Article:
Visiting the missions and speaking to our soldiers and trainers, gave me first-hand insight on how our staff work on the ground, how they bring our security and defence policy to life. I praised our staff for their hard work and commitment in Mogadishu, as well as in Hargeisa, Garowe and Berbera. This work, far from home and in often very tough and difficult living conditions, takes courage and resilience and the dedication of our people in the field is a key element to promote and protect the EU’s values and interests. It a fundamental work, to preserve regional security and to demonstrate that the EU is Africa’s most reliable partner, supporting African peace efforts with in eleven missions across the continent.
We intend to continue to strengthen the Somali security institutions while diminishing gradually our support. The aim is that Somalia takes full ownership for its own security by the end of 2024. I assured President Hassan Sheikh Mohamud that our missions would stand by the army, the police and the coast guards to help them fulfil this objective. I also acknowledged the new leadership’s efforts to promote economic and social reform and advance state-building in cooperation with federal member states –underlining that indeed cooperation between the federal government and the federal member states is crucial.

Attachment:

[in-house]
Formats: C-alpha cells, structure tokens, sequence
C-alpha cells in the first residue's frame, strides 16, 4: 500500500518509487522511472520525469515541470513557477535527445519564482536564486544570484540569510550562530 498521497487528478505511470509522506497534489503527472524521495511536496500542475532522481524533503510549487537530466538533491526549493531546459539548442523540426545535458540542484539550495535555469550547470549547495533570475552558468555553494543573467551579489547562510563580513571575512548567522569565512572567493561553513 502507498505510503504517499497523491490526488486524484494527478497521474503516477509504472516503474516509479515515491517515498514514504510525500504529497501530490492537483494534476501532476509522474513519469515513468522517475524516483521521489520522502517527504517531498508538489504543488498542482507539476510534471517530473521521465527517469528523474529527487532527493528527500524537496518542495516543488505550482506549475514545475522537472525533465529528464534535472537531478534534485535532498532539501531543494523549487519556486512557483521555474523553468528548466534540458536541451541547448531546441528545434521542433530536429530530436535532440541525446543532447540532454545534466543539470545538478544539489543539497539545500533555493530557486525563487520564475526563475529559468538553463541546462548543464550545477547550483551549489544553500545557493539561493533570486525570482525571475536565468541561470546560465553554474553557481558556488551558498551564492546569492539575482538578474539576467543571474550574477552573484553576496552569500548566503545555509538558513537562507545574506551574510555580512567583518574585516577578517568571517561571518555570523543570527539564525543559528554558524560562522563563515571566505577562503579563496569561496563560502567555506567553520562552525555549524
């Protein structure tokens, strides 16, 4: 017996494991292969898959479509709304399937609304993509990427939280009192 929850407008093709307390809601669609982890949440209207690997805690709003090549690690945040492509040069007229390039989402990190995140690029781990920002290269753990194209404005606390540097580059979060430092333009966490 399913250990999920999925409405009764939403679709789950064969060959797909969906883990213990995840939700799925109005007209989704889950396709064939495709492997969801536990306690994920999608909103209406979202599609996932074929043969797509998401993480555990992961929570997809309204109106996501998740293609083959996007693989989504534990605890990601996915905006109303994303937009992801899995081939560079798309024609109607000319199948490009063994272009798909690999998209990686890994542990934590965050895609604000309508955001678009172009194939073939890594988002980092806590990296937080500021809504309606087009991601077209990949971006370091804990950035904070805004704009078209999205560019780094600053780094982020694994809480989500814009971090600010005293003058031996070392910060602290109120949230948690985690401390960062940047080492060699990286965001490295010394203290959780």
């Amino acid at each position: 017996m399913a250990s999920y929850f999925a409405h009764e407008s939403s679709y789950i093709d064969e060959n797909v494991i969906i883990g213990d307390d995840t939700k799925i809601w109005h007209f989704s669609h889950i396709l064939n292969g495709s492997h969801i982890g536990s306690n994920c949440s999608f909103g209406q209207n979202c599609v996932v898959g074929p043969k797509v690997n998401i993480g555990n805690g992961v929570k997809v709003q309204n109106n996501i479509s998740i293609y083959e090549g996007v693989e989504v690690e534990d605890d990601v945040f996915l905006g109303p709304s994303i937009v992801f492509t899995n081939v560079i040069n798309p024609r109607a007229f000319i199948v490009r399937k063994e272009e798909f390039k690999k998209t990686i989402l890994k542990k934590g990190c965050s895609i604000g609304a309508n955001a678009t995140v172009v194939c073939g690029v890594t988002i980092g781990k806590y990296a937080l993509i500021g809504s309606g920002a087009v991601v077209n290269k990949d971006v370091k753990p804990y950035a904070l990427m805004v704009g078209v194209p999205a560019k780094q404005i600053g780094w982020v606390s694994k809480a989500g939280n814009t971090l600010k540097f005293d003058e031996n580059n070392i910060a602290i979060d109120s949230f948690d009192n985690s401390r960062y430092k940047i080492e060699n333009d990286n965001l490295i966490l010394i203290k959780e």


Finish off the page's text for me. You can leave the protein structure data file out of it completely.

However, I also stressed that we are moving towards a more transactional partnership with the Somali authorities. EU support cannot be taken for granted and European citizens need to see that our engagement in Somalia bears fruit. For that, Somalia’s leaders have to deliver a more secure, stable and democratic Somalia, delivering basic services and security to its people.
Source – EEAS